Department of Environmental Conservation

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Sharks and Public Safety

For more information, visit our Coastal Sharks webpage.

New York's ocean beaches are part of a wild and natural marine ecosystem with a rich diversity of sea life. Humans assume risk whenever they enter any wild environment, whether on land or in the water. When in the ocean, part of this risk includes interacting with apex predators such as sharks.

Although it is impossible to eliminate risk altogether, people can modify their behavior to minimize potential interactions with sharks and reduce overall risk.

Minimize Risk of Shark Interactions:

graphic of a seal approaching a swimmer graphic of person swimming with diving birds above

  • Avoid areas with seals.
  • Avoid areas with schools of bait fish, often characterized by fish splashing on the surface, diving sea birds, or the presence of marine mammals such as dolphins.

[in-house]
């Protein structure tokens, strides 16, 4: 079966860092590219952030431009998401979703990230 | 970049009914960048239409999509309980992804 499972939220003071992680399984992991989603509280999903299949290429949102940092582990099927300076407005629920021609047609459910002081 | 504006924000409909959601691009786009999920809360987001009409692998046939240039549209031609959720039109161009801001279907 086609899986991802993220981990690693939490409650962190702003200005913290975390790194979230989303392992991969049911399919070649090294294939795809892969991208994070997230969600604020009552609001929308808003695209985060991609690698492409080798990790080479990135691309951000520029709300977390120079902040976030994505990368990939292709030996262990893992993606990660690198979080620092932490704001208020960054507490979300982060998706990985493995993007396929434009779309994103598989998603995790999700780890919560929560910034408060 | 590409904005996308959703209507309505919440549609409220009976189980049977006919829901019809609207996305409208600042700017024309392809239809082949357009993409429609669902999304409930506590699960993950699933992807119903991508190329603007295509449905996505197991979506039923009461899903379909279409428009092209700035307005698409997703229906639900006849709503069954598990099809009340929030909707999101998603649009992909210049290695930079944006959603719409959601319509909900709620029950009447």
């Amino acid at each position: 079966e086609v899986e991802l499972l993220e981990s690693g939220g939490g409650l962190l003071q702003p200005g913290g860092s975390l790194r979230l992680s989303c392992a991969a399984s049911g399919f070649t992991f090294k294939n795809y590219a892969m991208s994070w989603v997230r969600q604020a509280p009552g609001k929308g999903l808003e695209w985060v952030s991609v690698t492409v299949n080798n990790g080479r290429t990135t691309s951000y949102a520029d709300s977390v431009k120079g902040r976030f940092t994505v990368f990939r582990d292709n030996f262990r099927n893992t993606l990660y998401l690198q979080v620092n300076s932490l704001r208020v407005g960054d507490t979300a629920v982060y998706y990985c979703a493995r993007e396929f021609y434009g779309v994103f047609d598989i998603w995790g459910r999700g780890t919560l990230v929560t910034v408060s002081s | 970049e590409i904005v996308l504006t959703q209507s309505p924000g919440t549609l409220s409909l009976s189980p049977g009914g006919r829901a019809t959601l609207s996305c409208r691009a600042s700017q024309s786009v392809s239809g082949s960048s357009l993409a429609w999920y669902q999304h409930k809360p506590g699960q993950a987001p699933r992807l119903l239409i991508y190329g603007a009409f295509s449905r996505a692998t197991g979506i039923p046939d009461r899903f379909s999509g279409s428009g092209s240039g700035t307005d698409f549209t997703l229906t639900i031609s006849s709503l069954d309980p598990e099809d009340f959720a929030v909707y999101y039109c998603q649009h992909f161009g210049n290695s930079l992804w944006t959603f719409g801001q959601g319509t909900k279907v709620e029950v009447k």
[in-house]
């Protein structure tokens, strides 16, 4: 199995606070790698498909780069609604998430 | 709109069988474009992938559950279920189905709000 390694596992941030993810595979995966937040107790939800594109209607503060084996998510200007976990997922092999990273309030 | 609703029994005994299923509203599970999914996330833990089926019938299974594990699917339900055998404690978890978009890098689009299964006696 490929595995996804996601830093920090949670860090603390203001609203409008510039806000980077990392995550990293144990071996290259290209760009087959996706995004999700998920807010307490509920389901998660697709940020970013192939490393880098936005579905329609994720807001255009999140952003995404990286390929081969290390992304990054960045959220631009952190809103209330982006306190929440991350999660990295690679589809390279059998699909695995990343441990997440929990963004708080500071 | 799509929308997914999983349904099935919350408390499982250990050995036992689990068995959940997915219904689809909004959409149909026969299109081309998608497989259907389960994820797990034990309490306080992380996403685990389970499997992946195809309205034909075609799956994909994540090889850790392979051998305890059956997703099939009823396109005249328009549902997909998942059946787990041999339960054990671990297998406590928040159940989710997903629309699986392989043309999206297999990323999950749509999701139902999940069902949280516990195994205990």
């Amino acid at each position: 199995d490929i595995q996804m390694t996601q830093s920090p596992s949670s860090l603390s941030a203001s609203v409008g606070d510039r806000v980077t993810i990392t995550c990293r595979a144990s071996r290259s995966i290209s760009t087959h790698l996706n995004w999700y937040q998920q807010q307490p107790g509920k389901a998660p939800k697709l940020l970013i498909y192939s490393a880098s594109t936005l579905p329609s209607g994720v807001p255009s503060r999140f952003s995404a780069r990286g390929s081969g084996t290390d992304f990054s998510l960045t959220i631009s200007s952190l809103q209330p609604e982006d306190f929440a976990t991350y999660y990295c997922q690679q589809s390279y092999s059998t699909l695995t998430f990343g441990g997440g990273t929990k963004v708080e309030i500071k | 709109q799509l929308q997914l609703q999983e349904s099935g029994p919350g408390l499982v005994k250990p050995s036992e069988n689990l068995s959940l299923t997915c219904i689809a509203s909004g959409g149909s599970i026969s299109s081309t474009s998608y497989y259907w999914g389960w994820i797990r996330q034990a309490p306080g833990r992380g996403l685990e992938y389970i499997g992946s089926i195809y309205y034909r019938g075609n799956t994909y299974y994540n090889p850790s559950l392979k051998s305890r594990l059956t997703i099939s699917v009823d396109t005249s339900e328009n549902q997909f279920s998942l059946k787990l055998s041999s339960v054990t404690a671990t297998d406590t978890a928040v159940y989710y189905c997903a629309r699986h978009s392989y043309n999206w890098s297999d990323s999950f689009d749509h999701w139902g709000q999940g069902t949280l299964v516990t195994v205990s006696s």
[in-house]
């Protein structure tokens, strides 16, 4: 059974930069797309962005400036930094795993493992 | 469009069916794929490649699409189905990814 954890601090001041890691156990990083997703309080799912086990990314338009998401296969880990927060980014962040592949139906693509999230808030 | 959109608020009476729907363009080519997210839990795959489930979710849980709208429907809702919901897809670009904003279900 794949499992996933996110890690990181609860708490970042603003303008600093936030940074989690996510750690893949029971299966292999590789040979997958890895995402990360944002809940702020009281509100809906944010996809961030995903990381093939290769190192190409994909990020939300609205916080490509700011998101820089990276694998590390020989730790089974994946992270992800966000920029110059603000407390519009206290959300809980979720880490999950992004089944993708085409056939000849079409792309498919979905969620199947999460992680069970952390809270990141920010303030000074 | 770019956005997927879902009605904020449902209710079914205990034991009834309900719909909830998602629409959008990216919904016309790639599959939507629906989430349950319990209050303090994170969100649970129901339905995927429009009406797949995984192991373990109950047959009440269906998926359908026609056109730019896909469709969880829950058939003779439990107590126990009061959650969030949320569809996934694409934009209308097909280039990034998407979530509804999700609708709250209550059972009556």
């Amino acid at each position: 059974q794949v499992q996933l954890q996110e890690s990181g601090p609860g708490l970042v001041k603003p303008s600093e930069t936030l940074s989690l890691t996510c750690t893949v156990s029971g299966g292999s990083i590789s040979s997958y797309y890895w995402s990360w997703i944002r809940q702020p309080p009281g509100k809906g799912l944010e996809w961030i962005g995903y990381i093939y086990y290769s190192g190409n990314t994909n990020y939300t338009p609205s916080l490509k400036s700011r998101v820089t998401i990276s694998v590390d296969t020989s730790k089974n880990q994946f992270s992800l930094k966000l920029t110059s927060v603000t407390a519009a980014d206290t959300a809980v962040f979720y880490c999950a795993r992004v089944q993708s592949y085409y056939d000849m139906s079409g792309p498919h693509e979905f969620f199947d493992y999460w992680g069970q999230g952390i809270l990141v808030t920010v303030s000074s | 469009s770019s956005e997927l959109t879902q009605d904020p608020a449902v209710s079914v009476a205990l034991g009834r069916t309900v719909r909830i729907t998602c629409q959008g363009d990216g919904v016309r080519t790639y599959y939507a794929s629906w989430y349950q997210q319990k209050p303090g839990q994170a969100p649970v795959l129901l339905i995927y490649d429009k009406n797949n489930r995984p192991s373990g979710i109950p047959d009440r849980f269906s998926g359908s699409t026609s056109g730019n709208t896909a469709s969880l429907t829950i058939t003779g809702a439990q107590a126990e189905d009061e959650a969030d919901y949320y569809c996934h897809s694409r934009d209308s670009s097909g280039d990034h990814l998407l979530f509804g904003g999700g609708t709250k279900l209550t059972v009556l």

• Avoid areas where people are fishing.

graphic of dusk, night and dawn ocean graphic of murky water

  • Avoid swimming in the ocean at dusk, dawn, or night time.
  • Avoid murky water.

graphic of people surfing and swimming in groups graphic of someone swimming close to shore

  • Avoid isolation. Swim, paddle, kayak, and surf in groups.
  • Swim close to shore, where your feet can touch the bottom.

graphic of lifeguard

  • Always follow instructions of lifeguards and parks staff.
  • Adhere to all signage at beaches.
In the event of a shark bite:
  • Ensure your environment and surroundings are safe.
  • Call 9-1-1 or tell someone to call 9-1-1 immediately.
  • If you have first aid training, provide "Stop the Bleed" (link leaves DEC's website) to the injured until help arrives.
  • If you are not directly caring for the individual, seek out first responders and direct them to those individuals involved.
  • Stay out of the water.

shark fin identification